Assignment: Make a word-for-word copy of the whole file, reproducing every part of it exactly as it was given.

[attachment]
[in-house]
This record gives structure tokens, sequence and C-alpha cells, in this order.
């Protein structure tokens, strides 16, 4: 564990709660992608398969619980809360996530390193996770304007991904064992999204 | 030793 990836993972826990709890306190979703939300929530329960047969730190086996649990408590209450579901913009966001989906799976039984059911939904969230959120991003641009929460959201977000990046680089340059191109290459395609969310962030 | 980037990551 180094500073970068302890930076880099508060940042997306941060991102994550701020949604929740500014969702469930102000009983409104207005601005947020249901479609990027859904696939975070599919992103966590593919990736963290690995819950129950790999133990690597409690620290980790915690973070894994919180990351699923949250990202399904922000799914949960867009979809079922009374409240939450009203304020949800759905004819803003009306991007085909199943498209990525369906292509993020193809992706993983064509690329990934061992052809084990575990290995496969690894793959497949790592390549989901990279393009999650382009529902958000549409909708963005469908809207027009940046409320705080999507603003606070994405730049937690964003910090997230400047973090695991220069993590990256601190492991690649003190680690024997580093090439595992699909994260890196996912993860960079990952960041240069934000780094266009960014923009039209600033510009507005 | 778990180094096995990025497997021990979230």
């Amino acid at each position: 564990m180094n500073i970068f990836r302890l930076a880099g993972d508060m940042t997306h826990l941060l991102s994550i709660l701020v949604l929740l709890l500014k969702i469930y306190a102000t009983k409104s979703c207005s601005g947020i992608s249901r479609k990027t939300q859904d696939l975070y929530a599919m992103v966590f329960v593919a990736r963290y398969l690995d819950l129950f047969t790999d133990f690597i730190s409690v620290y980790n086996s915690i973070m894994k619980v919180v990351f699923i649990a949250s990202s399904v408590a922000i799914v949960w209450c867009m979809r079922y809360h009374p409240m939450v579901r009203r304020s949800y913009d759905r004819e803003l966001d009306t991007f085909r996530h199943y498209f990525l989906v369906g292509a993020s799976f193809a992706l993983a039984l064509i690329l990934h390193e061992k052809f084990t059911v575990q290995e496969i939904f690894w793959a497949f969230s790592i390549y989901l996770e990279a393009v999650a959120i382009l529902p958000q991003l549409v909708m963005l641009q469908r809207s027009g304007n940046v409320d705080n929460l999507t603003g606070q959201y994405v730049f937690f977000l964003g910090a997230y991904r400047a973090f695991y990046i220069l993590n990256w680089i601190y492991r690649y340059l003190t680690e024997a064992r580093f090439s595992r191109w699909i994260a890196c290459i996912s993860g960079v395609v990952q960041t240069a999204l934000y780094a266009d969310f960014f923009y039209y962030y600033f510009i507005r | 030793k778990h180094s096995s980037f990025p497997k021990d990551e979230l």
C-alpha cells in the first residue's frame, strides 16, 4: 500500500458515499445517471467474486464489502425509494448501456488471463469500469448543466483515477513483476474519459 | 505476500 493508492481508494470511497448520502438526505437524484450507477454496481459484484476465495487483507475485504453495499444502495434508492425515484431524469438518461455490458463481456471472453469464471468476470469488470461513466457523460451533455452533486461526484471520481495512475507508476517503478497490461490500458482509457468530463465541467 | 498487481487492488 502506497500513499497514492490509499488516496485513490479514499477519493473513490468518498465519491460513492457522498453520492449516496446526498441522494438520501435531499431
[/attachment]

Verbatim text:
[in-house]
This record gives structure tokens, sequence and C-alpha cells, in this order.
């Protein structure tokens, strides 16, 4: 564990709660992608398969619980809360996530390193996770304007991904064992999204 | 030793 990836993972826990709890306190979703939300929530329960047969730190086996649990408590209450579901913009966001989906799976039984059911939904969230959120991003641009929460959201977000990046680089340059191109290459395609969310962030 | 980037990551 180094500073970068302890930076880099508060940042997306941060991102994550701020949604929740500014969702469930102000009983409104207005601005947020249901479609990027859904696939975070599919992103966590593919990736963290690995819950129950790999133990690597409690620290980790915690973070894994919180990351699923949250990202399904922000799914949960867009979809079922009374409240939450009203304020949800759905004819803003009306991007085909199943498209990525369906292509993020193809992706993983064509690329990934061992052809084990575990290995496969690894793959497949790592390549989901990279393009999650382009529902958000549409909708963005469908809207027009940046409320705080999507603003606070994405730049937690964003910090997230400047973090695991220069993590990256601190492991690649003190680690024997580093090439595992699909994260890196996912993860960079990952960041240069934000780094266009960014923009039209600033510009507005 | 778990180094096995990025497997021990979230």
């Amino acid at each position: 564990m180094n500073i970068f990836r302890l930076a880099g993972d508060m940042t997306h826990l941060l991102s994550i709660l701020v949604l929740l709890l500014k969702i469930y306190a102000t009983k409104s979703c207005s601005g947020i992608s249901r479609k990027t939300q859904d696939l975070y929530a599919m992103v966590f329960v593919a990736r963290y398969l690995d819950l129950f047969t790999d133990f690597i730190s409690v620290y980790n086996s915690i973070m894994k619980v919180v990351f699923i649990a949250s990202s399904v408590a922000i799914v949960w209450c867009m979809r079922y809360h009374p409240m939450v579901r009203r304020s949800y913009d759905r004819e803003l966001d009306t991007f085909r996530h199943y498209f990525l989906v369906g292509a993020s799976f193809a992706l993983a039984l064509i690329l990934h390193e061992k052809f084990t059911v575990q290995e496969i939904f690894w793959a497949f969230s790592i390549y989901l996770e990279a393009v999650a959120i382009l529902p958000q991003l549409v909708m963005l641009q469908r809207s027009g304007n940046v409320d705080n929460l999507t603003g606070q959201y994405v730049f937690f977000l964003g910090a997230y991904r400047a973090f695991y990046i220069l993590n990256w680089i601190y492991r690649y340059l003190t680690e024997a064992r580093f090439s595992r191109w699909i994260a890196c290459i996912s993860g960079v395609v990952q960041t240069a999204l934000y780094a266009d969310f960014f923009y039209y962030y600033f510009i507005r | 030793k778990h180094s096995s980037f990025p497997k021990d990551e979230l």
C-alpha cells in the first residue's frame, strides 16, 4: 500500500458515499445517471467474486464489502425509494448501456488471463469500469448543466483515477513483476474519459 | 505476500 493508492481508494470511497448520502438526505437524484450507477454496481459484484476465495487483507475485504453495499444502495434508492425515484431524469438518461455490458463481456471472453469464471468476470469488470461513466457523460451533455452533486461526484471520481495512475507508476517503478497490461490500458482509457468530463465541467 | 498487481487492488 502506497500513499497514492490509499488516496485513490479514499477519493473513490468518498465519491460513492457522498453520492449516496446526498441522494438520501435531499431